By changing the distance between the centers of the two test patterns, it is possible to confirm different resolutions by aligning the correct positions. For example, by separating the center of X of the second test pattern from the center of the square of the first test pattern, for example, by a long distance of 31 pixels, for example, greater than ± 93 pixels in the processing direction and the cross processing direction. Misalignment can be confirmed. Thus, by separating a set of test patterns at such large intervals, the position between one or more print heads that eject clear ink and one or more print heads that eject colored ink. The alignment can be adjusted to a distance approximately 1.5 times the distance away from the center. For example, by separating the test pattern by 31 pixels, the alignment to be adjusted can be at a level corresponding to about 15 and 1.5 pixels. Then, between the one or more print heads that eject clear ink and the one or more print heads that eject colored ink by printing two test patterns in the center with narrower spacing The alignment can be adjusted more accurately. For example, using a pattern separated by 31 pixels, then using a pattern separated by 5 pixels and making the corresponding adjustments, one or more printheads that eject clear ink and colored ink are ejected. The alignment between one or more print heads can reach levels of about 2 pixels and 1.5 pixels. In this way, by using two or more sets of test patterns having different center spacings, the print head misalignment that ejects clear ink is adjusted from the first large misalignment to a smaller misalignment. be able to.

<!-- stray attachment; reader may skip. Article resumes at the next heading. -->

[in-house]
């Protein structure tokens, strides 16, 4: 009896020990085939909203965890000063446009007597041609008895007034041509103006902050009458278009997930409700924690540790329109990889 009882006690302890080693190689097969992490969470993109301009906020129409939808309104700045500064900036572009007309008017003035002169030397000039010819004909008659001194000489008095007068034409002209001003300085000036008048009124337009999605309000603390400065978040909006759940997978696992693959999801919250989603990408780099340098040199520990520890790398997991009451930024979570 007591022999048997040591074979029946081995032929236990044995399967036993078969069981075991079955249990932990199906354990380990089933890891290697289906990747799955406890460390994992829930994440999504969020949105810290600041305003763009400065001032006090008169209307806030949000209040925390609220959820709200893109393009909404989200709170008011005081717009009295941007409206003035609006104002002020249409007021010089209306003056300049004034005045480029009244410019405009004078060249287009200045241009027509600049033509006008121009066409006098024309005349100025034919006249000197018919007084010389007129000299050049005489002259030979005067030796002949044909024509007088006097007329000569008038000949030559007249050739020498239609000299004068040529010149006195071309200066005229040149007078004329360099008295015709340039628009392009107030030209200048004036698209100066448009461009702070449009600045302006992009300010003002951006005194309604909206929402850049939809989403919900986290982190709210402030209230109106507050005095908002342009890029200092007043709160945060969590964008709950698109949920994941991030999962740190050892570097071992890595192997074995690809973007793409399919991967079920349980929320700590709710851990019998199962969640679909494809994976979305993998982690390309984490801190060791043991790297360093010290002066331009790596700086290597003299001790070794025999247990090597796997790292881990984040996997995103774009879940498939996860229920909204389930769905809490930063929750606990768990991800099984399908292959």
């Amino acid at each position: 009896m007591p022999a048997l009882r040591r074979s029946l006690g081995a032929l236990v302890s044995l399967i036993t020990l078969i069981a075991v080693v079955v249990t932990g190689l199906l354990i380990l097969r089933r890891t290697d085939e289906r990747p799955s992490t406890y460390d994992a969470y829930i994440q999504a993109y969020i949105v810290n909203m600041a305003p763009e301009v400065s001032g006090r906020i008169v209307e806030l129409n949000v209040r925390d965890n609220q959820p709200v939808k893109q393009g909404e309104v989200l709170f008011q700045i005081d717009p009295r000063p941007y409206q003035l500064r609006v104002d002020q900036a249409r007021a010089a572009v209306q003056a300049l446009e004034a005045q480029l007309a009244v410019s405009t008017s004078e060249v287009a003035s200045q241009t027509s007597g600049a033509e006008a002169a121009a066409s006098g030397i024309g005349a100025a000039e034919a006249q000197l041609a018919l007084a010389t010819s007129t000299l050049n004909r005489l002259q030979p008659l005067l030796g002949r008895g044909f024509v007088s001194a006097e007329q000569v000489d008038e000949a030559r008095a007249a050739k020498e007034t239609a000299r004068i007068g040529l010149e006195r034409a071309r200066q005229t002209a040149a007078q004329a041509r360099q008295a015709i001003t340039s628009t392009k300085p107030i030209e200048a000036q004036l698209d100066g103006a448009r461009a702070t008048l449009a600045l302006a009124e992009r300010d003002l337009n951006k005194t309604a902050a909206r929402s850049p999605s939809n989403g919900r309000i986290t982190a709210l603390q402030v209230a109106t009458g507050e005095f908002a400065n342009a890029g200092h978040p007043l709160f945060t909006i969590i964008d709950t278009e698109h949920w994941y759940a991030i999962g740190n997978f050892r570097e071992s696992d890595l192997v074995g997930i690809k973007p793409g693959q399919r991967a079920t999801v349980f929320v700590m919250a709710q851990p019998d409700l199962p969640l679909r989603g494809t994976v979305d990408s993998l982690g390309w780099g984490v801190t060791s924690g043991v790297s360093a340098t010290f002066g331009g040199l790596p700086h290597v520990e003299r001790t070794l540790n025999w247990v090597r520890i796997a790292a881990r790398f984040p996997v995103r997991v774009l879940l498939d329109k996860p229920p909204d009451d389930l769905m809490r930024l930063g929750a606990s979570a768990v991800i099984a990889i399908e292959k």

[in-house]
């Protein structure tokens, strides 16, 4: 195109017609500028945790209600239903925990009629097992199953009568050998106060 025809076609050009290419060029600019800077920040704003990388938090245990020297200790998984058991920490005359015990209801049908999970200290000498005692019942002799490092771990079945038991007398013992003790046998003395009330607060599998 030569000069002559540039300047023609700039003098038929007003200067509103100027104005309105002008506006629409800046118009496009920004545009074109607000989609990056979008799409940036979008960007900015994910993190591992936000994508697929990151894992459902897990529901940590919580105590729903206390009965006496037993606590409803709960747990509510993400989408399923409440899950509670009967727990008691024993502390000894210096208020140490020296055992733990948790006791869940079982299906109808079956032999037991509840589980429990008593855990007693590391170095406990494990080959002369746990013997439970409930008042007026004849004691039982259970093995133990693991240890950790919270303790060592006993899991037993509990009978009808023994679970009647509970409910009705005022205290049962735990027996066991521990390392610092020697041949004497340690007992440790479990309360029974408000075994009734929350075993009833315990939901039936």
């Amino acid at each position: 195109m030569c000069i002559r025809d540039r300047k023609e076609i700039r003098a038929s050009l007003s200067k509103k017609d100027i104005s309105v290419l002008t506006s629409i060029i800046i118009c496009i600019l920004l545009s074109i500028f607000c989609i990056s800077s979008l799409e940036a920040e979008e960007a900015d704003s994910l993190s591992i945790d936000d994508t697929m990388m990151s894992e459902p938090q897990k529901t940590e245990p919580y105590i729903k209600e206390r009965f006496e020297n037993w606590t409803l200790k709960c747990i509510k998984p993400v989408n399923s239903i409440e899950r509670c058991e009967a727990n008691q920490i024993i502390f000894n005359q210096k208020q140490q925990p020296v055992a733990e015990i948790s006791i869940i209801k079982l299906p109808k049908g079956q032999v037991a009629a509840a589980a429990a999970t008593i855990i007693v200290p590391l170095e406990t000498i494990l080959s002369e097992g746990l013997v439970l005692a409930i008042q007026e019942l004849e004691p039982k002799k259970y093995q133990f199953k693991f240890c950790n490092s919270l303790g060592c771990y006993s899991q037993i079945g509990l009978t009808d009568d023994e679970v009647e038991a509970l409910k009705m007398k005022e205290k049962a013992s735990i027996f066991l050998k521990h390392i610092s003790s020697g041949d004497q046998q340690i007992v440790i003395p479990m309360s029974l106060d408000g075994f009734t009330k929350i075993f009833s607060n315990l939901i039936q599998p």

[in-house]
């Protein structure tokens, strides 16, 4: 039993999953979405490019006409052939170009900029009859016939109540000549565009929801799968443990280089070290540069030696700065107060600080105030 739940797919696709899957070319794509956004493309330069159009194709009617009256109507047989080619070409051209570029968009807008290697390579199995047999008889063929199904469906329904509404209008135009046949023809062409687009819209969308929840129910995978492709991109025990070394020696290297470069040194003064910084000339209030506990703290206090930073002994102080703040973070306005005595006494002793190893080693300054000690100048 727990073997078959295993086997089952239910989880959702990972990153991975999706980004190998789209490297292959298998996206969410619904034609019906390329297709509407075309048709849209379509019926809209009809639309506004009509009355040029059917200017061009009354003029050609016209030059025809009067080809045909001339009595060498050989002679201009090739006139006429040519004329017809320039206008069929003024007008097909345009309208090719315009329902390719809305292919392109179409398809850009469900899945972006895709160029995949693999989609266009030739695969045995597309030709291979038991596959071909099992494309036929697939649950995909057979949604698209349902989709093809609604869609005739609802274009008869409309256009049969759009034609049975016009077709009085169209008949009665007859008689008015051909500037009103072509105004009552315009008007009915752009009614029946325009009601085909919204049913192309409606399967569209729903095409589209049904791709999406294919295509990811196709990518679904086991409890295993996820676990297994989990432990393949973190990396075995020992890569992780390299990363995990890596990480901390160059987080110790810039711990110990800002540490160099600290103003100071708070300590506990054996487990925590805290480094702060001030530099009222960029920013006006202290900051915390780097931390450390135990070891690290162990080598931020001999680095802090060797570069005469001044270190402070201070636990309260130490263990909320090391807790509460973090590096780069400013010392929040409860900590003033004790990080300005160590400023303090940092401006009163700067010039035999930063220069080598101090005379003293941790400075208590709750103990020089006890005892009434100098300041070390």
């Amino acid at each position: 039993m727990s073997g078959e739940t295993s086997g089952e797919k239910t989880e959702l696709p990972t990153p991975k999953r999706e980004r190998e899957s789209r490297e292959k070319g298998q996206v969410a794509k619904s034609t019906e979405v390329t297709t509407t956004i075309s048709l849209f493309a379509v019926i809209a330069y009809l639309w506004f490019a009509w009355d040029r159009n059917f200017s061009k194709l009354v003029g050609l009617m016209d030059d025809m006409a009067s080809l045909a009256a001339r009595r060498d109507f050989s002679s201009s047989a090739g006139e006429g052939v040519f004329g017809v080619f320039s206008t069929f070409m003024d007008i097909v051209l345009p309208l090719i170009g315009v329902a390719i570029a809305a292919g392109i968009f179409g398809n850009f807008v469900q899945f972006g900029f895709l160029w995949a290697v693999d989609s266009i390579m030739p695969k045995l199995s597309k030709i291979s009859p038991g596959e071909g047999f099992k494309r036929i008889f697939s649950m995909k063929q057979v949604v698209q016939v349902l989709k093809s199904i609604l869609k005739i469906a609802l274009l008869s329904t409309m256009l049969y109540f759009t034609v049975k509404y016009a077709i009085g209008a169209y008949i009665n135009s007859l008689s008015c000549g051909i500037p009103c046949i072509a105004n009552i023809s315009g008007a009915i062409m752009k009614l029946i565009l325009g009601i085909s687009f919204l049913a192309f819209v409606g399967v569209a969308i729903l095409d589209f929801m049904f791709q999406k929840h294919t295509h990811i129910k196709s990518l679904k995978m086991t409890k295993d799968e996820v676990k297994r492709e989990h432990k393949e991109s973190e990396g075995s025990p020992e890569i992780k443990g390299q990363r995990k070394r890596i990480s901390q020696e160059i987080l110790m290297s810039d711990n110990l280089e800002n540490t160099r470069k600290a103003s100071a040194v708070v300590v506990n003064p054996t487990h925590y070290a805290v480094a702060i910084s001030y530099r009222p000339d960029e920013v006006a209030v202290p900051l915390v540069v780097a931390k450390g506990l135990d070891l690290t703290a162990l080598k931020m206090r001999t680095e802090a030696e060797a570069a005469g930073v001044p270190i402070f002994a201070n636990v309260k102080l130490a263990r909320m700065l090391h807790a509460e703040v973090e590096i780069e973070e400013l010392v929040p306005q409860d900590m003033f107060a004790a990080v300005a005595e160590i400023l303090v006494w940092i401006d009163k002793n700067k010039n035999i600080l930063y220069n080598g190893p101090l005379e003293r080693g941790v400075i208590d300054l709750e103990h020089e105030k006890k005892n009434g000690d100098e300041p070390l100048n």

Another alignment parameter for the printhead is roll alignment. Roll refers to the rotation of the print head about an axis perpendicular to the plane of the media. One embodiment of a set of test patterns for detecting and correcting roll misalignment is shown in FIG. In this figure, seven rectangles 604 of the first test pattern of colored ink are printed by one or more printheads previously aligned by conventional methods. Seven rectangles 608 of clear ink are then printed by one or more printheads that eject the clear ink. If the roll of printhead that ejects clear ink matches the roll of printhead that ejects colored ink, the center of the clear ink rectangle in row 4 overlaps the center of the colored ink rectangle in row 4 . The spacing in the processing direction between one side of the clear ink rectangle and the next side of the next clear ink rectangle is one pixel longer than the spacing in the processing direction of this sequence of one side of the colored ink. The clear ink rectangle in row 5 is offset from the center of the colored ink rectangles in row 3 and row 5 by one pixel toward the top and bottom of the page, respectively. The width of the colored ink rectangle in the process direction is 6 pixels wider than the width of the clear ink rectangle in the process direction. And the lower side of the colored ink rectangle are separated by a row 4. Similarly, the upper side of the clear ink rectangle and the upper side of the colored ink rectangle are separated by a row 4 by three pixels of colored ink. Thus, by printing a second test pattern of clear ink rectangle on the first test pattern of colored ink rectangle, the bottom edge of row 7 and the color of row 7 were colored. The lower side of the ink rectangle matches, and the upper side of the clear ink rectangle in row 1 matches the upper side of the colored ink rectangle in row 1.